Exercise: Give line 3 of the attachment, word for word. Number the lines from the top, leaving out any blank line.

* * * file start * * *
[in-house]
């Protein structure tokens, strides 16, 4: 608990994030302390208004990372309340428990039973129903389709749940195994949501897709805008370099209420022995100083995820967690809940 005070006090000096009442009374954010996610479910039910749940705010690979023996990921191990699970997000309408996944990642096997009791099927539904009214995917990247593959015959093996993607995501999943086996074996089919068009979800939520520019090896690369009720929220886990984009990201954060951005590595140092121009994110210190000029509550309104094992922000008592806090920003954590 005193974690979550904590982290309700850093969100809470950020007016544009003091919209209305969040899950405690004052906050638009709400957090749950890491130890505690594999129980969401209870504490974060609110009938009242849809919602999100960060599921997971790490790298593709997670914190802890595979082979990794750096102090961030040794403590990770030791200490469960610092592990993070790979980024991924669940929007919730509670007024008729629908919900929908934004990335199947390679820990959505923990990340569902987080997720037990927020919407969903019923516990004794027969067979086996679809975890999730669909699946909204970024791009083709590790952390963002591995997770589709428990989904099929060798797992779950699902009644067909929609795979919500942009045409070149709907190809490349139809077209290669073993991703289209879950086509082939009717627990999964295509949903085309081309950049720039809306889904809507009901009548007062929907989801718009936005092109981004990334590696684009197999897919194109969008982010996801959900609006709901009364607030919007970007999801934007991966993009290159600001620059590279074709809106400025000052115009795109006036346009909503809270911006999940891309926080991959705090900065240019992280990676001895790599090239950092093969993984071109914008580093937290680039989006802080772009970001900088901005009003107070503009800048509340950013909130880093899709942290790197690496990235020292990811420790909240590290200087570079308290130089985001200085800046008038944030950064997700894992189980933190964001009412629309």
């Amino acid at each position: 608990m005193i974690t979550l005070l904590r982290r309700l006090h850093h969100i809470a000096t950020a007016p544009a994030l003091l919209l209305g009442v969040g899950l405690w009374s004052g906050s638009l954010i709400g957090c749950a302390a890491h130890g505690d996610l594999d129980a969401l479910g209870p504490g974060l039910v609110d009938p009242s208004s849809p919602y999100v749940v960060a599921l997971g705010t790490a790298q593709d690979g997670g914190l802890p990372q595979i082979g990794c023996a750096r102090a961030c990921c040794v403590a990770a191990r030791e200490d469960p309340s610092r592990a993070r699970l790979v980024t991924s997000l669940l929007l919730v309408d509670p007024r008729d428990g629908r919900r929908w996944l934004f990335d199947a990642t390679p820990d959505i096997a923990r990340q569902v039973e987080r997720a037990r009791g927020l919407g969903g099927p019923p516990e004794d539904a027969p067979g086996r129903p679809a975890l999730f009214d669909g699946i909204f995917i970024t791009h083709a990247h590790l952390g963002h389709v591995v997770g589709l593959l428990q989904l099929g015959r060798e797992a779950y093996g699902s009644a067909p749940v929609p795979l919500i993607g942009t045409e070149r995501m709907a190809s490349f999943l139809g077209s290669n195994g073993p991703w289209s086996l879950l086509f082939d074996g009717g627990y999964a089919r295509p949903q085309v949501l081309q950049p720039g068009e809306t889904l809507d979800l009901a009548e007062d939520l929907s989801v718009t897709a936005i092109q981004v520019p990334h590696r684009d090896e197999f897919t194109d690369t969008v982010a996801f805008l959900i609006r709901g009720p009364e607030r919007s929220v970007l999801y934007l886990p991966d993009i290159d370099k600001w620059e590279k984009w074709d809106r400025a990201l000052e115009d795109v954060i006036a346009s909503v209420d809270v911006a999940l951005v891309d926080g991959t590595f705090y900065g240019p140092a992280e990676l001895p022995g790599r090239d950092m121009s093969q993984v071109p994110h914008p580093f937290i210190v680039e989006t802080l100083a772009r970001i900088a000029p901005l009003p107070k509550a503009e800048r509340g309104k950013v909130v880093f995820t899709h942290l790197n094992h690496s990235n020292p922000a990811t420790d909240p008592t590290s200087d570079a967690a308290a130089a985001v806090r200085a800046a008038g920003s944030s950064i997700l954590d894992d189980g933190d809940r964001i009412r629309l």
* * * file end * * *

């Amino acid at each position: 608990m005193i974690t979550l005070l904590r982290r309700l006090h850093h969100i809470a000096t950020a007016p544009a994030l003091l919209l209305g009442v969040g899950l405690w009374s004052g906050s638009l954010i709400g957090c749950a302390a890491h130890g505690d996610l594999d129980a969401l479910g209870p504490g974060l039910v609110d009938p009242s208004s849809p919602y999100v749940v960060a599921l997971g705010t790490a790298q593709d690979g997670g914190l802890p990372q595979i082979g990794c023996a750096r102090a961030c990921c040794v403590a990770a191990r030791e200490d469960p309340s610092r592990a993070r699970l790979v980024t991924s997000l669940l929007l919730v309408d509670p007024r008729d428990g629908r919900r929908w996944l934004f990335d199947a990642t390679p820990d959505i096997a923990r990340q569902v039973e987080r997720a037990r009791g927020l919407g969903g099927p019923p516990e004794d539904a027969p067979g086996r129903p679809a975890l999730f009214d669909g699946i909204f995917i970024t791009h083709a990247h590790l952390g963002h389709v591995v997770g589709l593959l428990q989904l099929g015959r060798e797992a779950y093996g699902s009644a067909p749940v929609p795979l919500i993607g942009t045409e070149r995501m709907a190809s490349f999943l139809g077209s290669n195994g073993p991703w289209s086996l879950l086509f082939d074996g009717g627990y999964a089919r295509p949903q085309v949501l081309q950049p720039g068009e809306t889904l809507d979800l009901a009548e007062d939520l929907s989801v718009t897709a936005i092109q981004v520019p990334h590696r684009d090896e197999f897919t194109d690369t969008v982010a996801f805008l959900i609006r709901g009720p009364e607030r919007s929220v970007l999801y934007l886990p991966d993009i290159d370099k600001w620059e590279k984009w074709d809106r400025a990201l000052e115009d795109v954060i006036a346009s909503v209420d809270v911006a999940l951005v891309d926080g991959t590595f705090y900065g240019p140092a992280e990676l001895p022995g790599r090239d950092m121009s093969q993984v071109p994110h914008p580093f937290i210190v680039e989006t802080l100083a772009r970001i900088a000029p901005l009003p107070k509550a503009e800048r509340g309104k950013v909130v880093f995820t899709h942290l790197n094992h690496s990235n020292p922000a990811t420790d909240p008592t590290s200087d570079a967690a308290a130089a985001v806090r200085a800046a008038g920003s944030s950064i997700l954590d894992d189980g933190d809940r964001i009412r629309l």